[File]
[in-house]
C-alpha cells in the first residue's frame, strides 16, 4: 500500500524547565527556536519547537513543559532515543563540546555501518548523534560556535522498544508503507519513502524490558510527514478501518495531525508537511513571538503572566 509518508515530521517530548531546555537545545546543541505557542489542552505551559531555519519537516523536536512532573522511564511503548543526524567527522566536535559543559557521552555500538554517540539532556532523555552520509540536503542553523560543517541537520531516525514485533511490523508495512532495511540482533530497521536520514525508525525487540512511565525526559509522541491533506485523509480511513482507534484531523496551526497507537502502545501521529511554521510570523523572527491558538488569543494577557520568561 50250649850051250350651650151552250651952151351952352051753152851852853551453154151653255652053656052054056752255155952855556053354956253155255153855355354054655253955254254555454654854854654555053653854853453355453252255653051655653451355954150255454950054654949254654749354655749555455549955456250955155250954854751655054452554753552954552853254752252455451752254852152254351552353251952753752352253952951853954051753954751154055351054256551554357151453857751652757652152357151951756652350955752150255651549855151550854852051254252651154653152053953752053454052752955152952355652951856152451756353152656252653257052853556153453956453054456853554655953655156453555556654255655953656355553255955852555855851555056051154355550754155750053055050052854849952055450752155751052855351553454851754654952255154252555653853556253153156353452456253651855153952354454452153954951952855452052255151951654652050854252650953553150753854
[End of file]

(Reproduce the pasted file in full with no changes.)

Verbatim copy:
[in-house]
C-alpha cells in the first residue's frame, strides 16, 4: 500500500524547565527556536519547537513543559532515543563540546555501518548523534560556535522498544508503507519513502524490558510527514478501518495531525508537511513571538503572566 509518508515530521517530548531546555537545545546543541505557542489542552505551559531555519519537516523536536512532573522511564511503548543526524567527522566536535559543559557521552555500538554517540539532556532523555552520509540536503542553523560543517541537520531516525514485533511490523508495512532495511540482533530497521536520514525508525525487540512511565525526559509522541491533506485523509480511513482507534484531523496551526497507537502502545501521529511554521510570523523572527491558538488569543494577557520568561 50250649850051250350651650151552250651952151351952352051753152851852853551453154151653255652053656052054056752255155952855556053354956253155255153855355354054655253955254254555454654854854654555053653854853453355453252255653051655653451355954150255454950054654949254654749354655749555455549955456250955155250954854751655054452554753552954552853254752252455451752254852152254351552353251952753752352253952951853954051753954751154055351054256551554357151453857751652757652152357151951756652350955752150255651549855151550854852051254252651154653152053953752053454052752955152952355652951856152451756353152656252653257052853556153453956453054456853554655953655156453555556654255655953656355553255955852555855851555056051154355550754155750053055050052854849952055450752155751052855351553454851754654952255154252555653853556253153156353452456253651855153952354454452153954951952855452052255151951654652050854252650953553150753854